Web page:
Standard Article

Soil Chemistry of Pesticides

  1. Philip C. Kearney1,
  2. Daniel R. Shelton2,
  3. William C. Koskinen2

Published Online: 15 APR 2003

DOI: 10.1002/047126363X.agr336

Encyclopedia of Agrochemicals

Encyclopedia of Agrochemicals

How to Cite

Kearney, P. C., Shelton, D. R. and Koskinen, W. C. 2003. Soil Chemistry of Pesticides. Encyclopedia of Agrochemicals. .

Author Information

  1. 1

    University of Maryland

  2. 2

    USDA-Agricultural Research Service

Publication History

  1. Published Online: 15 APR 2003


Pesticide residues in foods have been a matter of public interest since the publication of Rachel Carson's Silent Spring in 1962. The detection of trace amounts of organic pesticides in surface and groundwater has been a significant environmental issue since the early 1980s. Public debate about the safety of agricultural chemicals in drinking water has involved nitrates from fertilizers and other sources. The scope of the pesticide issue in water is so large and complex that this article can only address the more important classes of organic pest control chemicals. Soils play a significant role in modifying the amounts and kinds of pesticides ultimately detected in water.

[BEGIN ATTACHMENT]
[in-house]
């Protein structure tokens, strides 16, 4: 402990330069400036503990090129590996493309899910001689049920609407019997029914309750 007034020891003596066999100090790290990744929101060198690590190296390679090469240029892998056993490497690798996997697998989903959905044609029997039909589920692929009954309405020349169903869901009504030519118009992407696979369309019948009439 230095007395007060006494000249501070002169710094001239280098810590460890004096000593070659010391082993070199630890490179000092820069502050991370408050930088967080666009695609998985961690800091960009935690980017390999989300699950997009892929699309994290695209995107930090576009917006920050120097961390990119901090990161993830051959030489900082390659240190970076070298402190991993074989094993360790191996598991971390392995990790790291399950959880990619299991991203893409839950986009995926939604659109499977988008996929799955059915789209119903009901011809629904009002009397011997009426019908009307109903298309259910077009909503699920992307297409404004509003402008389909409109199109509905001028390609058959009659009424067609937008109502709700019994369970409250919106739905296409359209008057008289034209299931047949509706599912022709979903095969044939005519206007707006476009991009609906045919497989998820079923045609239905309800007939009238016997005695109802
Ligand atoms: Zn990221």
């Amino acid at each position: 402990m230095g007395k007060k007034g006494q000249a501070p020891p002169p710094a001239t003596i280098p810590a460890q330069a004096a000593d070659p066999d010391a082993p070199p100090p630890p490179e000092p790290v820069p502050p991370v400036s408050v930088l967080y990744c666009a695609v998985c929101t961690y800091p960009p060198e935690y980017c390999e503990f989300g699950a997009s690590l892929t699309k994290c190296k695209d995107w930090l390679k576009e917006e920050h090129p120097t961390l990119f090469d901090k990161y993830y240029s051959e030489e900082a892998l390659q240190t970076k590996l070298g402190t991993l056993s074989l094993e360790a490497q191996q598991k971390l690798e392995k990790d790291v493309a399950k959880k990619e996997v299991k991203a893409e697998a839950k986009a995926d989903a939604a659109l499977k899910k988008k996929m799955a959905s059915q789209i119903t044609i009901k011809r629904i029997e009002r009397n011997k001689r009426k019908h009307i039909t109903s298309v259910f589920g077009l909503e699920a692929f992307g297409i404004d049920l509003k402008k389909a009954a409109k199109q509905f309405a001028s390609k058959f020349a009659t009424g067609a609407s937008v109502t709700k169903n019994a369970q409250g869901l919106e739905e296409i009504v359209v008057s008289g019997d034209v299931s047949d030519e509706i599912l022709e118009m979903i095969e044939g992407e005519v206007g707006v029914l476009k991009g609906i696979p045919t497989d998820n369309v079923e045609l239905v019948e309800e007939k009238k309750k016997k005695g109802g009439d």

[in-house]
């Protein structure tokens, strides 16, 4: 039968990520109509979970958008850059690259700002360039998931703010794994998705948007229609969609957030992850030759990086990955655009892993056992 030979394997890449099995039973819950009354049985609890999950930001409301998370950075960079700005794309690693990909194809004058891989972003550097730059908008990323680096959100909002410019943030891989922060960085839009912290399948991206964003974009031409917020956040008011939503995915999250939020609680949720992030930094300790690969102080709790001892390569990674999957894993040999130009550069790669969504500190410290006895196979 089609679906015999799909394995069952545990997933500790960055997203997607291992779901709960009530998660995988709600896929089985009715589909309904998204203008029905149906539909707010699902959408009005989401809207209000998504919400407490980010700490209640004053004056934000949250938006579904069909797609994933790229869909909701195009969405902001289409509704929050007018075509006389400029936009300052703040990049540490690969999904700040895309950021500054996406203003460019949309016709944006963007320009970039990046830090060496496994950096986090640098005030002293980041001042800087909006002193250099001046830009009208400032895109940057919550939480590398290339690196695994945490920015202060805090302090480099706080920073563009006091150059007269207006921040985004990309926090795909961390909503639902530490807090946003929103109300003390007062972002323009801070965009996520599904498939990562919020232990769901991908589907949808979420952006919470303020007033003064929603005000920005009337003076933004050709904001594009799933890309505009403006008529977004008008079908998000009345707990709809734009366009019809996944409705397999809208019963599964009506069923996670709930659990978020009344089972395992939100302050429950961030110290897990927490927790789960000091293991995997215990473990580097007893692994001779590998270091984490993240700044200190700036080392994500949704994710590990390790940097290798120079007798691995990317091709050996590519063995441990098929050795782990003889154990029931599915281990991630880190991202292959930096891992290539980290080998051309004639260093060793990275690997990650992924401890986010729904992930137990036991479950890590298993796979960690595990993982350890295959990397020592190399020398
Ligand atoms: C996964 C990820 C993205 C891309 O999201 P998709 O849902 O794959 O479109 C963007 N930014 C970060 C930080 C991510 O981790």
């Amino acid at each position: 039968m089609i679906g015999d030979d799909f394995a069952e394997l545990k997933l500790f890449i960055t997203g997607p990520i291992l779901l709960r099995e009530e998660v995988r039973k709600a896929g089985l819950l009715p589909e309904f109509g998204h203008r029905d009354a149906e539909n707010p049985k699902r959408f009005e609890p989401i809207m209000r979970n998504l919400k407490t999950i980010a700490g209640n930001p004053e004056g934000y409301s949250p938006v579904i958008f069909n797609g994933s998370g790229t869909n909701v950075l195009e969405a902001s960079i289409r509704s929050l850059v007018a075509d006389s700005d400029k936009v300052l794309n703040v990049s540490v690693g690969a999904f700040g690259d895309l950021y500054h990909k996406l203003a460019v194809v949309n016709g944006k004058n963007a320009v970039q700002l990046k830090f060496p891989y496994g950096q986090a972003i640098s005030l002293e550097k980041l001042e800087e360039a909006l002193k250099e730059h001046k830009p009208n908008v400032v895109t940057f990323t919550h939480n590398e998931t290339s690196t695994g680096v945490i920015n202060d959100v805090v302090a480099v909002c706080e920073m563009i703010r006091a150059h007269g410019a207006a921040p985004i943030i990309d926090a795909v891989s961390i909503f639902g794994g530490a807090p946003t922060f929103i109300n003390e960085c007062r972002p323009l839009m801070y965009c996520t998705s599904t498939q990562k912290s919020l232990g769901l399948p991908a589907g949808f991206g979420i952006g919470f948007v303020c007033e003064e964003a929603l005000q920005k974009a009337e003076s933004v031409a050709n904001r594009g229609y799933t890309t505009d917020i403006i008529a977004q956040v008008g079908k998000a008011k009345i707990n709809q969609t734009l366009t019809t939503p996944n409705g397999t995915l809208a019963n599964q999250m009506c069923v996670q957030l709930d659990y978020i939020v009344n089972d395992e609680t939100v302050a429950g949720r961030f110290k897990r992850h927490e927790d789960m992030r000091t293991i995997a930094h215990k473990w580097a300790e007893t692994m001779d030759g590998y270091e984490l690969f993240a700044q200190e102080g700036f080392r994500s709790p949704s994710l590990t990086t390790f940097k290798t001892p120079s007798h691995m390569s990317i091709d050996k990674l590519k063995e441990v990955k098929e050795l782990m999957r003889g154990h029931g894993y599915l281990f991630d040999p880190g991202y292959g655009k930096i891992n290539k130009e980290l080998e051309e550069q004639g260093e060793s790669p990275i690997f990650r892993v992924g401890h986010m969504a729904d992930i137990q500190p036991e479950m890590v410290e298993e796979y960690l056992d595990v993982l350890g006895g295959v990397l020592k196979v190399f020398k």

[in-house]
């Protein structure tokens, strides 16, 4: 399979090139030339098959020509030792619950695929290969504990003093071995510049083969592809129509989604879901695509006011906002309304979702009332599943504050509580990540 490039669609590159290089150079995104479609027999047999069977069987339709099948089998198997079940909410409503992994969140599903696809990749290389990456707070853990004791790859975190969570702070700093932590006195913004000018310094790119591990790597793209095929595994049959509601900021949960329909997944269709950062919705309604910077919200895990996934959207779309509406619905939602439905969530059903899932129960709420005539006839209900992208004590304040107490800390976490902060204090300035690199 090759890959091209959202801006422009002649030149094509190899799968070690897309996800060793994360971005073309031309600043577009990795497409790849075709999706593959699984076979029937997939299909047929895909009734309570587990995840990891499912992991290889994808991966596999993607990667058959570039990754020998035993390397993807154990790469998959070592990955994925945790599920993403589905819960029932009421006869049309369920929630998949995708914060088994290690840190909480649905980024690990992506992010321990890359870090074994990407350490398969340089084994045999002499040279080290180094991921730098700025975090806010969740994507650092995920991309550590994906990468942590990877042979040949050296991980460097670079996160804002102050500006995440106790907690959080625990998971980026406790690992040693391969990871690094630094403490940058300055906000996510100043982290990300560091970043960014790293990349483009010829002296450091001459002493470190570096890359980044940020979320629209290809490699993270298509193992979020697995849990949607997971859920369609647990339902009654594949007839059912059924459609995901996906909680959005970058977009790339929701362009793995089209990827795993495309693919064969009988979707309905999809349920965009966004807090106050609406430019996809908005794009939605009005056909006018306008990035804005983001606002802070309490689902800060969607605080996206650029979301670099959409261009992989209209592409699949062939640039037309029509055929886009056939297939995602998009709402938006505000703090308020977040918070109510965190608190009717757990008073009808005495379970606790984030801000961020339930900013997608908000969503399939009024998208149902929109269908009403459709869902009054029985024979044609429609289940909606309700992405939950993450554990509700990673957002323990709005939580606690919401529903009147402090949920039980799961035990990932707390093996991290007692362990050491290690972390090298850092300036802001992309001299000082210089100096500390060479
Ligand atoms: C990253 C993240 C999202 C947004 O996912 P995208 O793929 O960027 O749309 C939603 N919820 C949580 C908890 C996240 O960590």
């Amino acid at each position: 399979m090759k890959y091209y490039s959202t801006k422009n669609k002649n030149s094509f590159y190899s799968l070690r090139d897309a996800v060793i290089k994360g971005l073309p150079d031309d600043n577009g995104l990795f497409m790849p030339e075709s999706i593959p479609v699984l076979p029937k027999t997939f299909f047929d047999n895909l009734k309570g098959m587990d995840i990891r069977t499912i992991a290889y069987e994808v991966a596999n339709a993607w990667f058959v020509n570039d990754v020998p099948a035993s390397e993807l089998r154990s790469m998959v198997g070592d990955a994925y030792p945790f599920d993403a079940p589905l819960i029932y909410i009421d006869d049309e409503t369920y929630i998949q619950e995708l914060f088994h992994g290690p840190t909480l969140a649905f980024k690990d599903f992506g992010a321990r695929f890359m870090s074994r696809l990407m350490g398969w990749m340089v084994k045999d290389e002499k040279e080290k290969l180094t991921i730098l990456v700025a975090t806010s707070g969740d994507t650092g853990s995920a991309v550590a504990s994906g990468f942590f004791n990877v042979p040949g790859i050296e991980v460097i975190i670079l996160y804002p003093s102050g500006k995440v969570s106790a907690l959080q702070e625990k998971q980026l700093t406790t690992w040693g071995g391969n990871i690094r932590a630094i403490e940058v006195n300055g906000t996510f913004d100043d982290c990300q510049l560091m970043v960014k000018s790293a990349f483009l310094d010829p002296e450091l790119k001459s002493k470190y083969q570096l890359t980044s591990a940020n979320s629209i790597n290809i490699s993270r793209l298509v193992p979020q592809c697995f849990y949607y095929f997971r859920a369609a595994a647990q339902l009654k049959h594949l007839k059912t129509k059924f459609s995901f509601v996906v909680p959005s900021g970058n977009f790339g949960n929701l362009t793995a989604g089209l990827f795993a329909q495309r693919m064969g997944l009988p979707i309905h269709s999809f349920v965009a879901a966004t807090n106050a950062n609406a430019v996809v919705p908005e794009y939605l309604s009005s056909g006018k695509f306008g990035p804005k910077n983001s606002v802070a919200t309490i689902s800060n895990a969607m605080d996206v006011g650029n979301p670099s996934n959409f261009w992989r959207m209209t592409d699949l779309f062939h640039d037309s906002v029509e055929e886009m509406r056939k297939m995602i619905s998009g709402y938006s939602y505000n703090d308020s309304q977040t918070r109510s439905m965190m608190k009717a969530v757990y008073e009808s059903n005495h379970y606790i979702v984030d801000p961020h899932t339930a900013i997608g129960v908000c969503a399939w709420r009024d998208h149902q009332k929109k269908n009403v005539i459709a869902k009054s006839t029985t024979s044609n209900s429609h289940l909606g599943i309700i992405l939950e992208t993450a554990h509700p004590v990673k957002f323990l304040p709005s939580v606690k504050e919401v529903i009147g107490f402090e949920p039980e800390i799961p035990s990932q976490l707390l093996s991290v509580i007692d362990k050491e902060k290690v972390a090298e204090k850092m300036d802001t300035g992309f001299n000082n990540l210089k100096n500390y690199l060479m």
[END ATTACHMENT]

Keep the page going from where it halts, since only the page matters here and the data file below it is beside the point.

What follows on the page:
• pesticide residues;
  • water quality;
  • groundwater;
  • soil chemistry;
  • oxidative reactions;
  • reductive reactions;
  • chemical degradation;
  • pesticide transport mechanisms